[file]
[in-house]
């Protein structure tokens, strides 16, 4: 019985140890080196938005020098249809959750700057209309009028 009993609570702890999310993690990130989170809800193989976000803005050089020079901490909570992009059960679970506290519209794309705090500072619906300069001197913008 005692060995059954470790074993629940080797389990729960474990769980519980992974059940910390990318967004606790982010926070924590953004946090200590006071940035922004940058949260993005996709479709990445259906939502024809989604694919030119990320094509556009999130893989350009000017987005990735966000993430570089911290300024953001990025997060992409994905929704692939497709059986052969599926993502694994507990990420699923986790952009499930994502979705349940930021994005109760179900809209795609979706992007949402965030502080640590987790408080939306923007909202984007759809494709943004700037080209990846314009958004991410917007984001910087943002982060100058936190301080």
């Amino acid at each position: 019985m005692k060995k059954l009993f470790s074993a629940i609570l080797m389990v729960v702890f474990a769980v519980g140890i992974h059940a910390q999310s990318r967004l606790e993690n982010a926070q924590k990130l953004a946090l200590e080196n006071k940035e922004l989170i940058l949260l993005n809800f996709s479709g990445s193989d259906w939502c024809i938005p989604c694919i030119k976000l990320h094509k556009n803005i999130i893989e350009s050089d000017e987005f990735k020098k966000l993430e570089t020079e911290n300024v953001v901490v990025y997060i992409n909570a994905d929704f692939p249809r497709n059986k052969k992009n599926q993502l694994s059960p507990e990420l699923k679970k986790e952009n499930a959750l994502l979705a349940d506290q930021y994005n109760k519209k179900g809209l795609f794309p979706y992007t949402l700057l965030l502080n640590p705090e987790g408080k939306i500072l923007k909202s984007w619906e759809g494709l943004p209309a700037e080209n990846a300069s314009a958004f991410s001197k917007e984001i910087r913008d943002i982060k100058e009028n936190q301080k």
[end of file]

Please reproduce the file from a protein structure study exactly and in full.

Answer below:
[in-house]
């Protein structure tokens, strides 16, 4: 019985140890080196938005020098249809959750700057209309009028 009993609570702890999310993690990130989170809800193989976000803005050089020079901490909570992009059960679970506290519209794309705090500072619906300069001197913008 005692060995059954470790074993629940080797389990729960474990769980519980992974059940910390990318967004606790982010926070924590953004946090200590006071940035922004940058949260993005996709479709990445259906939502024809989604694919030119990320094509556009999130893989350009000017987005990735966000993430570089911290300024953001990025997060992409994905929704692939497709059986052969599926993502694994507990990420699923986790952009499930994502979705349940930021994005109760179900809209795609979706992007949402965030502080640590987790408080939306923007909202984007759809494709943004700037080209990846314009958004991410917007984001910087943002982060100058936190301080």
């Amino acid at each position: 019985m005692k060995k059954l009993f470790s074993a629940i609570l080797m389990v729960v702890f474990a769980v519980g140890i992974h059940a910390q999310s990318r967004l606790e993690n982010a926070q924590k990130l953004a946090l200590e080196n006071k940035e922004l989170i940058l949260l993005n809800f996709s479709g990445s193989d259906w939502c024809i938005p989604c694919i030119k976000l990320h094509k556009n803005i999130i893989e350009s050089d000017e987005f990735k020098k966000l993430e570089t020079e911290n300024v953001v901490v990025y997060i992409n909570a994905d929704f692939p249809r497709n059986k052969k992009n599926q993502l694994s059960p507990e990420l699923k679970k986790e952009n499930a959750l994502l979705a349940d506290q930021y994005n109760k519209k179900g809209l795609f794309p979706y992007t949402l700057l965030l502080n640590p705090e987790g408080k939306i500072l923007k909202s984007w619906e759809g494709l943004p209309a700037e080209n990846a300069s314009a958004f991410s001197k917007e984001i910087r913008d943002i982060k100058e009028n936190q301080k």